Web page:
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The Board of Commissioners at its Sept. 13 meeting turned down hotelier Benedikt Fritzsche’s application to enter into a development agreement with the city to build a modified version of Cambria by the Sponge Docks, a proposed multi-story hotel on Roosevelt Boulevard and Hill Street.

TARPON SPRINGS — The fourth time proved not to be the charm for a proposed plan to build an 80-room hotel in the city’s historic Sponge Docks district.

The Board of Commissioners at its Sept. 13 meeting turned down hotelier Benedikt Fritzsche’s application to enter into a development agreement with the city to build a modified version of Cambria by the Sponge Docks, a proposed multi-story hotel on Roosevelt Boulevard and Hill Street.

The board effectively killed the proposed development agreement application by declining to vote on it.

Fritzsche, who approached the city with his hotel plan in February, has previously appeared twice before the Tarpon Springs Planning and Zoning Board in May and June, and the Board of Commissioners in July.

The modified hotel proposal would reduce the number of rooms to 80 from its originally proposed 109, reducing the hotel size by approximately 20%. However, the proposed four-story version would likely be longer length-wise, Fritzsche said.

City officials in July had recommended that Fritzsche come back to the city with a smaller hotel proposal that would consist of 50 to 60 rooms.

In response, commissioners disapproved of Fritzsche’s 80-room proposal.

“I don’t think an 80-room hotel is generally accepted by Tarpon Springs’ citizens, not by what he heard in the last round here,” said Vice Mayor Craig Lunt.

Commissioner Michael Eisner said an 80-room hotel proposal is unacceptable.

“This is like a repeat (proposal) to me,” Eisner said. “The city is seeking a 50-60 room hotel — we can’t do 80 rooms.”

Eisner said the hotel scale would not fit into the Sponge Docks area.

“It’s not an appropriate place to build such a structure which such a large amount of traffic,” Eisner said. “There is no way in and out of the area; this is not a great place to build a hotel.”

Commissioner Panagiotis “Peter” Koulias said the board first needs to rewrite the city’s land use codes.

“There’s issues in our land development codes that we did not create,” Koulias said. “This stuff is going to get addressed soon; we are about a year out from looking at a hotel.”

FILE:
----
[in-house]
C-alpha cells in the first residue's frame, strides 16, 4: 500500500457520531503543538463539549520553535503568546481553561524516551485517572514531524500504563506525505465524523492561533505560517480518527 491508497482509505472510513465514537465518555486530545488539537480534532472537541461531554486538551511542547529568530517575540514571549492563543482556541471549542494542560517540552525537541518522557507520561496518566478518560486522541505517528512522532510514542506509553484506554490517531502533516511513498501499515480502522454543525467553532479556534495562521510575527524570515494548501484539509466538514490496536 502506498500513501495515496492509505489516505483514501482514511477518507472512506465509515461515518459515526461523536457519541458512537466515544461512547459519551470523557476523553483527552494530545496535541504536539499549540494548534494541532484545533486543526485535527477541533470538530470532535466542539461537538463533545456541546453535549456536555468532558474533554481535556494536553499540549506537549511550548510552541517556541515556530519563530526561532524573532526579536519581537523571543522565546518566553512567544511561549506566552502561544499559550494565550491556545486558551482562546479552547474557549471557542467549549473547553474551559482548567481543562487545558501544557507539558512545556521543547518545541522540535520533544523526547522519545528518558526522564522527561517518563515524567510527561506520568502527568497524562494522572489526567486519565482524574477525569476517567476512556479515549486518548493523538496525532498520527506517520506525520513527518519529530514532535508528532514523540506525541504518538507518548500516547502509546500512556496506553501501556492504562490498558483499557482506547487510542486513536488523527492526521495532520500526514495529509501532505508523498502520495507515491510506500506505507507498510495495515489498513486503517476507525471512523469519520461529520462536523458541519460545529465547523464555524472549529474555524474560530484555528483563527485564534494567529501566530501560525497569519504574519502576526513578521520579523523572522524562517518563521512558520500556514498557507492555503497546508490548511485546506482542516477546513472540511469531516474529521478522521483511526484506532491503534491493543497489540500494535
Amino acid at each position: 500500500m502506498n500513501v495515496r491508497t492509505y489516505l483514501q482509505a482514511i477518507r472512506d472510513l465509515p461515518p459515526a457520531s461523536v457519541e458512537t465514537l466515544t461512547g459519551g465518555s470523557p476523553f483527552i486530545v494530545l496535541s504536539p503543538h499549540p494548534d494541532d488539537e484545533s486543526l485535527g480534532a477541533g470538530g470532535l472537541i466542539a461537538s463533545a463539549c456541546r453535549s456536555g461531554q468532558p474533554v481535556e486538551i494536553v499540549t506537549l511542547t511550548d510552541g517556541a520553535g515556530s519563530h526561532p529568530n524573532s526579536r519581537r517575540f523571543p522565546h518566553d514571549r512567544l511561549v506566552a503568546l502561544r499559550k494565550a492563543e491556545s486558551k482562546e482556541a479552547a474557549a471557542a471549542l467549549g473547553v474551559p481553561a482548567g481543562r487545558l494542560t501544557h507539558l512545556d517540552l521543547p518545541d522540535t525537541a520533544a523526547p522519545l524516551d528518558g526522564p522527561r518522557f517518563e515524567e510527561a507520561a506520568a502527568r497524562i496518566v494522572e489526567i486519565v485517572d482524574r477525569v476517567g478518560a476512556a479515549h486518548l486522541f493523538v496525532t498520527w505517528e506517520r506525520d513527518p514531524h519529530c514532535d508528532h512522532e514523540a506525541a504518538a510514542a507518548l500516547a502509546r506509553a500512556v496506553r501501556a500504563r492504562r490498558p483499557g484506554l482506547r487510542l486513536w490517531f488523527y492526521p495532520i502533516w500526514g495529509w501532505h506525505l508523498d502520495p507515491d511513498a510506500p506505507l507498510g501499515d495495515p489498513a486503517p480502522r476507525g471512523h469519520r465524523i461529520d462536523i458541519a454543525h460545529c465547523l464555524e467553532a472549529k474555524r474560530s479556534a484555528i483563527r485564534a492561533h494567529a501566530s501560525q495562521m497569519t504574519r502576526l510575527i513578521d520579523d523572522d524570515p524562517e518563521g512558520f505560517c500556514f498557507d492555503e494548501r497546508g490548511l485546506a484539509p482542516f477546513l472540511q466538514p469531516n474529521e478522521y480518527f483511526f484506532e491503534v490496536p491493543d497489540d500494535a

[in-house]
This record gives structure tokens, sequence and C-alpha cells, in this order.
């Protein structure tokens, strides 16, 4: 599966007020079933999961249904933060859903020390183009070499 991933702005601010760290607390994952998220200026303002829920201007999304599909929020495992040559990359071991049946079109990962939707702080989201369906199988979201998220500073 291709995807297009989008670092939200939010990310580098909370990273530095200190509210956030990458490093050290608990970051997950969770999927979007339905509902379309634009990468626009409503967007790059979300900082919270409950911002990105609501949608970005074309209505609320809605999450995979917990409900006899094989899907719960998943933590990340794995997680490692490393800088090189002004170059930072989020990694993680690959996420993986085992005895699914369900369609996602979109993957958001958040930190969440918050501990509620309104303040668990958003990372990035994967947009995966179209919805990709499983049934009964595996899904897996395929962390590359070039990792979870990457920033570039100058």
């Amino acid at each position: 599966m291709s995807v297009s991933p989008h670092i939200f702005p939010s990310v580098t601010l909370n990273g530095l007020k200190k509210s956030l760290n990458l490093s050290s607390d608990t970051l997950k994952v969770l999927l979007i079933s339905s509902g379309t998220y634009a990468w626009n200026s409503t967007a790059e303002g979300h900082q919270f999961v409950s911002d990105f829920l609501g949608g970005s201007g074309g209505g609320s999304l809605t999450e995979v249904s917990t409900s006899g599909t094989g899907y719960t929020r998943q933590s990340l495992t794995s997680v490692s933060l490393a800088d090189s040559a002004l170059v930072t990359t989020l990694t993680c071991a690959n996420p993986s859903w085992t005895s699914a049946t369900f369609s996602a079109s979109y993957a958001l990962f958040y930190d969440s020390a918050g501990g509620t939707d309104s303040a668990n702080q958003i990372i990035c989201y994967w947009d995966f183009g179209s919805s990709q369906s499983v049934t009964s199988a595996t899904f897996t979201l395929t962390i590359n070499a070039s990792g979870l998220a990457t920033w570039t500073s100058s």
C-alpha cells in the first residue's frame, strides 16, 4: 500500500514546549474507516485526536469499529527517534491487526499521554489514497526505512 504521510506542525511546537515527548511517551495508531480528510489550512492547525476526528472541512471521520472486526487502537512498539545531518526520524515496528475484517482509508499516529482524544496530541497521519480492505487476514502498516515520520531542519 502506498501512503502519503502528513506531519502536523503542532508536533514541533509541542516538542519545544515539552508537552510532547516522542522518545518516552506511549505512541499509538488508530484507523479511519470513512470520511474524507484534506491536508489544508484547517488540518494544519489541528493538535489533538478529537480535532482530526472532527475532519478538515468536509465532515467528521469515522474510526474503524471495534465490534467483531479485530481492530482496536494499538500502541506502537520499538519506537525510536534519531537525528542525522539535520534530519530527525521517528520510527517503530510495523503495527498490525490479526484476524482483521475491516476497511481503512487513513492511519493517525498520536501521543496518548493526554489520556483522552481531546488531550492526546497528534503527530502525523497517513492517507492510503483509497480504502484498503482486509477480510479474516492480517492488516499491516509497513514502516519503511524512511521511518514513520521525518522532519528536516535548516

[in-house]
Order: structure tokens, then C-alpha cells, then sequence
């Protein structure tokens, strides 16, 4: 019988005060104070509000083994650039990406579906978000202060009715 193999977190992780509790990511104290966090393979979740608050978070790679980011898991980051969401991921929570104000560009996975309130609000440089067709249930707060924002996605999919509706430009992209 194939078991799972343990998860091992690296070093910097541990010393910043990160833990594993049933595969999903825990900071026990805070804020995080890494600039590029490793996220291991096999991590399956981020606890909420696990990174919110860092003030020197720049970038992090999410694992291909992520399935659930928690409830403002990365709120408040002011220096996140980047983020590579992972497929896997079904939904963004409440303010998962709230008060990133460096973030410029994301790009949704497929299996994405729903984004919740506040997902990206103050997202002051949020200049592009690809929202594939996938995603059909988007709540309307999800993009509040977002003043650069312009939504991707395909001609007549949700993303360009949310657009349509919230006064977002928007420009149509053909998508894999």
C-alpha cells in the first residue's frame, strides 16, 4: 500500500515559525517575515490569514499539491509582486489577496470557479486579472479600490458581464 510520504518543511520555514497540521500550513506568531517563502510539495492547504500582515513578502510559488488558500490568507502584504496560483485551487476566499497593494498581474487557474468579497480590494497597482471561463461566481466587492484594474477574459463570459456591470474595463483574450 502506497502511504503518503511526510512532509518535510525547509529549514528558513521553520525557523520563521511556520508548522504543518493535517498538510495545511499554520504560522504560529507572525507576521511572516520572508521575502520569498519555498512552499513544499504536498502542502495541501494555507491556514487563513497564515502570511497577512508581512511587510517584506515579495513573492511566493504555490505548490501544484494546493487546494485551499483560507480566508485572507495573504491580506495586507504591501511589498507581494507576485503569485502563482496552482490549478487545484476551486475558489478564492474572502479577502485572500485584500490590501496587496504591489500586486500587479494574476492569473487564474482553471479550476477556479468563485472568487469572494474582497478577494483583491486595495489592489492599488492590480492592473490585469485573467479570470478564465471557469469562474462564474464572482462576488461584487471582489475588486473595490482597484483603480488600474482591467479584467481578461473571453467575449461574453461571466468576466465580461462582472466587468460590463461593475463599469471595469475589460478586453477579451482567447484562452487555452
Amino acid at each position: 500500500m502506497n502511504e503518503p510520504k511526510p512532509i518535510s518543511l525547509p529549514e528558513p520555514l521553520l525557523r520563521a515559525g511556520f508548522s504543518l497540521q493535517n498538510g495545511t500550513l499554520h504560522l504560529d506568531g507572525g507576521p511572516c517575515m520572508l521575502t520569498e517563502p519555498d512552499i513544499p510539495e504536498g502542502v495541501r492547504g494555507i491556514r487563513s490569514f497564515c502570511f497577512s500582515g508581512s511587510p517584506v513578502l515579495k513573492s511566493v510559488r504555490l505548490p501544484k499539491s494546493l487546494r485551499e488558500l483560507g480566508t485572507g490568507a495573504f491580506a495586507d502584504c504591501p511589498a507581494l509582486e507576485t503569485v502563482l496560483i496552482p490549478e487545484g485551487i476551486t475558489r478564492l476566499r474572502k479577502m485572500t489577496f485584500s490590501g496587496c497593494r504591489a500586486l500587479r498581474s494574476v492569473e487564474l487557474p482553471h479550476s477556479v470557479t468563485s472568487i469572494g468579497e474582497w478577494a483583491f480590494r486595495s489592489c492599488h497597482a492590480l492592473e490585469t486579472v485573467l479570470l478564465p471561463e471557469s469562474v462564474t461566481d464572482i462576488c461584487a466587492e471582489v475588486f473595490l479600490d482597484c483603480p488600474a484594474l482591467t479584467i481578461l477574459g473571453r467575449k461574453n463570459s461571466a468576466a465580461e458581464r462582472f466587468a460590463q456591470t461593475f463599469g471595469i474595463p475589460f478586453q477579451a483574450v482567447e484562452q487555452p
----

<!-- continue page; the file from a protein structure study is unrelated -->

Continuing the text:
Commissioner Jacob Karr said “it would be advantageous” for the city to move forward by approving a hotel development agreement, but they should first negotiate with hotelier Fritzsche the actual final height for the building.

“We don’t usually have building developers who come in here who are accommodating and willing to work with the city,” Karr said. “I support the development agreement.”

Former Tarpon Springs Mayor Anita Protos said any hotel proposal should not include the city vacating its right-of-way on Hill Street.

“I don’t see the point here to an 80-room hotel,” said Tina Bucuvalas, president of the Greektown Preservation & Heritage Association Inc., who objected to the modified hotel proposal, saying “it ignores the will of the city resident and city boards.”

Added Bucuvalas: “This hotel also creates a significant adverse impact to the city’s historical resources, sets a dangerous city precedent, is incongruent with Greektown’s (height) scale,” and would generate “too much traffic congestion.”

City resident Sharon Landrum said the Sponge Docks district is an inappropriate hotel location.

“There’s a need for a hotel in Tarpon Springs, but not in this area,” Landrum said. “It’s just not the right place with all the traffic. The need is out on Alt. 19.”

One resident not opposed to the proposed hotel was Sherry Wendt, a member of the Tarpon Springs Merchants Association, who told commissioners there is support for the proposal.

“A lot of people like me want a hotel,” Wendt said. “It is just not the Greek community; that there is more than the Greek community. Just think about it.”